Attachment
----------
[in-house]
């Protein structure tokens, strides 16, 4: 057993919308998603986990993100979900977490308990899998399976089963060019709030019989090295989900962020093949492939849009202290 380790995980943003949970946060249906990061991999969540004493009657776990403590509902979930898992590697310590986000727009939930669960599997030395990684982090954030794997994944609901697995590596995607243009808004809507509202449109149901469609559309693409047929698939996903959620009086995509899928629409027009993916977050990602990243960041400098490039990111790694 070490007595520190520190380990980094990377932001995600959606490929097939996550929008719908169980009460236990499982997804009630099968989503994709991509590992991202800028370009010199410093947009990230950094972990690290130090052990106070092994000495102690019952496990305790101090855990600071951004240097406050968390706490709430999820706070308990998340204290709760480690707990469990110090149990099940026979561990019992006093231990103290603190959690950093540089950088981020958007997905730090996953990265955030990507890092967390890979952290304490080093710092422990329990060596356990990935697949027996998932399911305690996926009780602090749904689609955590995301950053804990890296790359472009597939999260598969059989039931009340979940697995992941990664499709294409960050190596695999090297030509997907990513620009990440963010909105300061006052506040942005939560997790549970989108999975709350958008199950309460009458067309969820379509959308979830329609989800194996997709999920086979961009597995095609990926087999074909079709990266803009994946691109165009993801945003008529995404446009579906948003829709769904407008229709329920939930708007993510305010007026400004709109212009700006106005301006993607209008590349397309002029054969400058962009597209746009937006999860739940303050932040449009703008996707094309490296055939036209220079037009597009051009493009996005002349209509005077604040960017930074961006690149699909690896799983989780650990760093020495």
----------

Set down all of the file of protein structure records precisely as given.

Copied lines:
[in-house]
């Protein structure tokens, strides 16, 4: 057993919308998603986990993100979900977490308990899998399976089963060019709030019989090295989900962020093949492939849009202290 380790995980943003949970946060249906990061991999969540004493009657776990403590509902979930898992590697310590986000727009939930669960599997030395990684982090954030794997994944609901697995590596995607243009808004809507509202449109149901469609559309693409047929698939996903959620009086995509899928629409027009993916977050990602990243960041400098490039990111790694 070490007595520190520190380990980094990377932001995600959606490929097939996550929008719908169980009460236990499982997804009630099968989503994709991509590992991202800028370009010199410093947009990230950094972990690290130090052990106070092994000495102690019952496990305790101090855990600071951004240097406050968390706490709430999820706070308990998340204290709760480690707990469990110090149990099940026979561990019992006093231990103290603190959690950093540089950088981020958007997905730090996953990265955030990507890092967390890979952290304490080093710092422990329990060596356990990935697949027996998932399911305690996926009780602090749904689609955590995301950053804990890296790359472009597939999260598969059989039931009340979940697995992941990664499709294409960050190596695999090297030509997907990513620009990440963010909105300061006052506040942005939560997790549970989108999975709350958008199950309460009458067309969820379509959308979830329609989800194996997709999920086979961009597995095609990926087999074909079709990266803009994946691109165009993801945003008529995404446009579906948003829709769904407008229709329920939930708007993510305010007026400004709109212009700006106005301006993607209008590349397309002029054969400058962009597209746009937006999860739940303050932040449009703008996707094309490296055939036209220079037009597009051009493009996005002349209509005077604040960017930074961006690149699909690896799983989780650990760093020495």